The rain in the Pacific Northwest really blows sometimes. Between the natives who forget how to drive in it to its uncanny ability to ruin 75% of outdoor events, the rain has its way of putting you in a bad mood. The good news is, with summer right around the corner, those rainy days are becoming fewer and farther between. And you know what that means……BBQs!

Just this past weekend, we hosted a BBQ at our humble abode for a friend’s birthday. Any excuse to get friends and family over for food and booze is fine by me.  As far as I could tell, everyone enjoyed themselves. We were all sufficiently intoxicated and stuffed with a variety of traditional BBQ nummies.  Sounds like success in my book.

There were, however, a couple of complaints throughout the night. Even with a cup full of henn and a plate full of chicken, you can find something to irk you when everyone in attendance doesn’t practice proper BBQ etiquette. And I’m not one to judge. Some folks may  just not be aware of the unwritten rules. So, I’m here to help you with some tips.

Let’s go….

Never show up empty handed. It seems like a no-brainier, but the worst thing you can do when invited to a BBQ (or any house party) is to come with nothing to offer. You should always bring something to eat or drink. Even if you’re low on cash, you can use that good ol’ EBT card to buy a bottle of coke or a carton of orange juice as a mixer. Shoot, a pack of hotdog buns is only $.99. It’s just rude to go to someone’s home to eat and drink and not bring anything to add to the mix. {Editor’s Note: Amen}

Dress appropriately. I know a lot of you fashonistas (male and female) like to look your best at all times. But a backyard BBQ probably isn’t the best place to sport your new kicks or that cute little club dress you just copped at Forever 21. Wear something comfy. Something you wouldn’t mind getting a drink spilled on. You can still be fashion forward, just don’t show up looking all fancified and completely out of place. Unless you like when people talk about you when you walk out of the room.

“Did you see what she had on?”

“Who tries to get chose at a family BBQ?”


Very Overdressed
Very Overdressed

If you bring it, leave it. Along with not showing up empty handed, you don’t want to be the one who scrambles to collect everything you brought when it’s time to head out. Leave whatever’s left with the host as a small thank you for the invite and whatever else you consumed. If I spend $150 to make sure everyone eats and drinks at my house and you take your $2 Sprite home with you, I’m going to be insulted. Just leave it. Or be THAT GUY and miss the invite to the next shindig.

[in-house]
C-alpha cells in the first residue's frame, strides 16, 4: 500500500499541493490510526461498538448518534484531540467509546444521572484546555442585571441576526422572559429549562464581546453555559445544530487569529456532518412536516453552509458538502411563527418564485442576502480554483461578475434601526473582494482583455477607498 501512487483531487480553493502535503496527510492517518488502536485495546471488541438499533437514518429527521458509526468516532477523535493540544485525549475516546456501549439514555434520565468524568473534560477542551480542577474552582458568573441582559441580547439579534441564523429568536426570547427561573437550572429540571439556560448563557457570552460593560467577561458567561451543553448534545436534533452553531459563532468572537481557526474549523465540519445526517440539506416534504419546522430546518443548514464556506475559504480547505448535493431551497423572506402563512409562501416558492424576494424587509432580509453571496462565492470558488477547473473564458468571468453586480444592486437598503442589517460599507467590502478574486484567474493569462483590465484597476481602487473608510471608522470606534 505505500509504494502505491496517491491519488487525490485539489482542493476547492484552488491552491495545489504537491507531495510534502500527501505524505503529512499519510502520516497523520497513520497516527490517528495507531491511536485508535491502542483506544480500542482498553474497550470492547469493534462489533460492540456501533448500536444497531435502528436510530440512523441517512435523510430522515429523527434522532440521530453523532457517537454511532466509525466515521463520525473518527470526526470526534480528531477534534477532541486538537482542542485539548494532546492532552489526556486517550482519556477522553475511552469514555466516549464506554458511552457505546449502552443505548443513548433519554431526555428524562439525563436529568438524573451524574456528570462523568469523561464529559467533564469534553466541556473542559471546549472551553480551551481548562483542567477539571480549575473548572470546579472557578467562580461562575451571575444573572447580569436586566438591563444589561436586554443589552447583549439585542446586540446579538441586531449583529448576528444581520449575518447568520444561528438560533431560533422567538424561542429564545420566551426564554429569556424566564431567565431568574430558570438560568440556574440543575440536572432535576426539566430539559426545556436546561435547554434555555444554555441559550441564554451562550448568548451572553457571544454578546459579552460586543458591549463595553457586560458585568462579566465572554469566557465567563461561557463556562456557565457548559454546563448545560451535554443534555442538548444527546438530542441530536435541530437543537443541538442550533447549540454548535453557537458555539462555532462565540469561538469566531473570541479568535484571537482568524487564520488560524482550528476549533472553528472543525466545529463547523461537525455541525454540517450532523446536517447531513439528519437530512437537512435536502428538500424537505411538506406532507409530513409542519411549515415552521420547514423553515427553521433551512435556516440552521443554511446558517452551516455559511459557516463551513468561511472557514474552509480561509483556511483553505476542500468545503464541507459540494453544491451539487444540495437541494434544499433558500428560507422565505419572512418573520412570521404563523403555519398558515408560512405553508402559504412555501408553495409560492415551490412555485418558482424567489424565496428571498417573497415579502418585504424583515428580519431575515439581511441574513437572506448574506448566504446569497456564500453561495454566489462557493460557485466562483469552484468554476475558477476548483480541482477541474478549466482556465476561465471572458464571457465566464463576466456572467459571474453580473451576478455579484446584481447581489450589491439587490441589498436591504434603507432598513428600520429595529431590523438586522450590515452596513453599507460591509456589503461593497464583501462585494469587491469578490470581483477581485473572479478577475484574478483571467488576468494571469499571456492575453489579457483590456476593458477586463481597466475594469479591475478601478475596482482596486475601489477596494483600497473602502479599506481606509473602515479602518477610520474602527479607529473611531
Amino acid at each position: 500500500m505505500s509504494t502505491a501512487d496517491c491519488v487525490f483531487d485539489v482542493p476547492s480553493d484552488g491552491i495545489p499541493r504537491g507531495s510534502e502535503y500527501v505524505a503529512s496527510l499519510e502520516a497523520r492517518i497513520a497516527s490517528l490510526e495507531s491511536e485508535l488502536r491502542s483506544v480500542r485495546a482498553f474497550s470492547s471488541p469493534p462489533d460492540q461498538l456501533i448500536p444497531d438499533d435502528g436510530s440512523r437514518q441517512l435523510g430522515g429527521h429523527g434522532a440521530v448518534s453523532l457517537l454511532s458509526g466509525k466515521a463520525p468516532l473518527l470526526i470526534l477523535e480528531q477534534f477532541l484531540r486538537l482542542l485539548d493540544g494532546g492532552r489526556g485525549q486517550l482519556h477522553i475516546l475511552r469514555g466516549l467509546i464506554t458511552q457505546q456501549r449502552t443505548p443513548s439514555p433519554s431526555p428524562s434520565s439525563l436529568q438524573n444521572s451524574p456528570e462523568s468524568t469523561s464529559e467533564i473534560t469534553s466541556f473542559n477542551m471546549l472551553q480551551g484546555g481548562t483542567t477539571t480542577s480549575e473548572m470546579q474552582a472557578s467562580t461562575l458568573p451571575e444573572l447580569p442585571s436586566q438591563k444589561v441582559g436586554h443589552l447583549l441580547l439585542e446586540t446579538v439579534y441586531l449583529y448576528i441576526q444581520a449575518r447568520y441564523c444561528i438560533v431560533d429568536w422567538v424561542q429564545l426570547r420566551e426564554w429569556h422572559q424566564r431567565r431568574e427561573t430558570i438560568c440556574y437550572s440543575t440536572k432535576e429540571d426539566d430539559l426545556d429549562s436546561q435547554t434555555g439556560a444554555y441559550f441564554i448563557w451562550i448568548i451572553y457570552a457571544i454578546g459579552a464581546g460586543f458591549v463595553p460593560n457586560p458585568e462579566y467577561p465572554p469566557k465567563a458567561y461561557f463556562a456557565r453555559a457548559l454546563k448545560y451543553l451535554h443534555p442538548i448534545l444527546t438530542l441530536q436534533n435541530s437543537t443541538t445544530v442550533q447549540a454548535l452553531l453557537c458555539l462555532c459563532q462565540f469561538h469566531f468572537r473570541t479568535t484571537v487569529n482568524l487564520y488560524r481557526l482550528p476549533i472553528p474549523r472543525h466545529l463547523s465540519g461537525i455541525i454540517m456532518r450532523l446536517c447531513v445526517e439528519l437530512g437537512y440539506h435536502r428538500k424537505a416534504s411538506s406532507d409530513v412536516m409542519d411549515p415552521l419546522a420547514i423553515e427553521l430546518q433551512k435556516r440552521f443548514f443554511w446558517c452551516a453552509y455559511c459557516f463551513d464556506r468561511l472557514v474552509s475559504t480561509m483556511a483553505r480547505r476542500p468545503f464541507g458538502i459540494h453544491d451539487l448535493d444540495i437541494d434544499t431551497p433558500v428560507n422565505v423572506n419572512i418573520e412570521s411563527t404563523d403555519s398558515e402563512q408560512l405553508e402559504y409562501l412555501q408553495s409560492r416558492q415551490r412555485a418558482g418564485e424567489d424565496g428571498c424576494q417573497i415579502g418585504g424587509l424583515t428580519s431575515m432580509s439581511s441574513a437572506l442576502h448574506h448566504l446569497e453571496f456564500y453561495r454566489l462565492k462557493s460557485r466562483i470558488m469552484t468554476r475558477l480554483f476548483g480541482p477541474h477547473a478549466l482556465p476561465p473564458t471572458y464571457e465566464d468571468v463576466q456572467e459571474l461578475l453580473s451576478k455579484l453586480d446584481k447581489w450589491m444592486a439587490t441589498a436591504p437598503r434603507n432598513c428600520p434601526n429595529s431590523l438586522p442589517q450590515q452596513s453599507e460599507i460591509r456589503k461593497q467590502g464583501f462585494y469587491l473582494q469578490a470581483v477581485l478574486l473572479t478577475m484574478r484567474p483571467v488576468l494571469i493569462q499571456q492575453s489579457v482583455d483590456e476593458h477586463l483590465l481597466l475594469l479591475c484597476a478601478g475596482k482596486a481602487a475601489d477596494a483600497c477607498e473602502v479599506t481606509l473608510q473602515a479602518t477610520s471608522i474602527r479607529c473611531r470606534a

**Exceptions: If there’s only a shot left in the bottle, take it. If you brought three 12 packs and only 5 people showed up, take it. If you spent your last dime on the mac n cheese you made and your fridge at home is empty, take it.**

Leave your kids at home or check with the host to see if it’s ok. If the host doesn’t have kids, it’s safe to assume their function will be adult only, but even if they do, it might be polite to check if you can bring yours because nobody wants a house full of kids when people are trying to turn up. Most of us spend 40 hours a week trying not to cuss at work. We don’t want to censor ourselves while in chill mode. Plus, some of y’all’s kids are bad as sh*t.

BBQ4Secure transportation BEFORE everyone starts drinking. There is nothing worse than asking a bunch of drunk people for a ride home. Especially when you live out in the boonies. Figure out who’s heading that way before they’re too tired and 5 minutes out their way seems like an impossible feat. Or ask the host if you can crash. If everyone is tired and drunk, you’re better off slobbering on your friend’s couch cushion anyway. But if you need to get home that bad, perhaps you should leave a little early and catch the bus. Sometimes you gotta take the L.

Clean-up after yourself. Ok, I know you’re like, “Well, duh.” But common sense is about as common as albinos. I kid you not, someone dropped a half eaten corn on the cob in my yard and the next morning it was still there. I’m not asking you to do the dishes, although on Saturday my good buddy Jayron was gracious enough to do that. I’m just saying, if you spill or break something, clean it up. Of course, the host will clean their house after everyone leaves, but if your mess was more than just a disposable cup and plate take care of it yourself.

I guess the moral of the story is don’t be a burden or a fool. And most importantly, have fun this summer. Be polite, be safe, and be ratchet.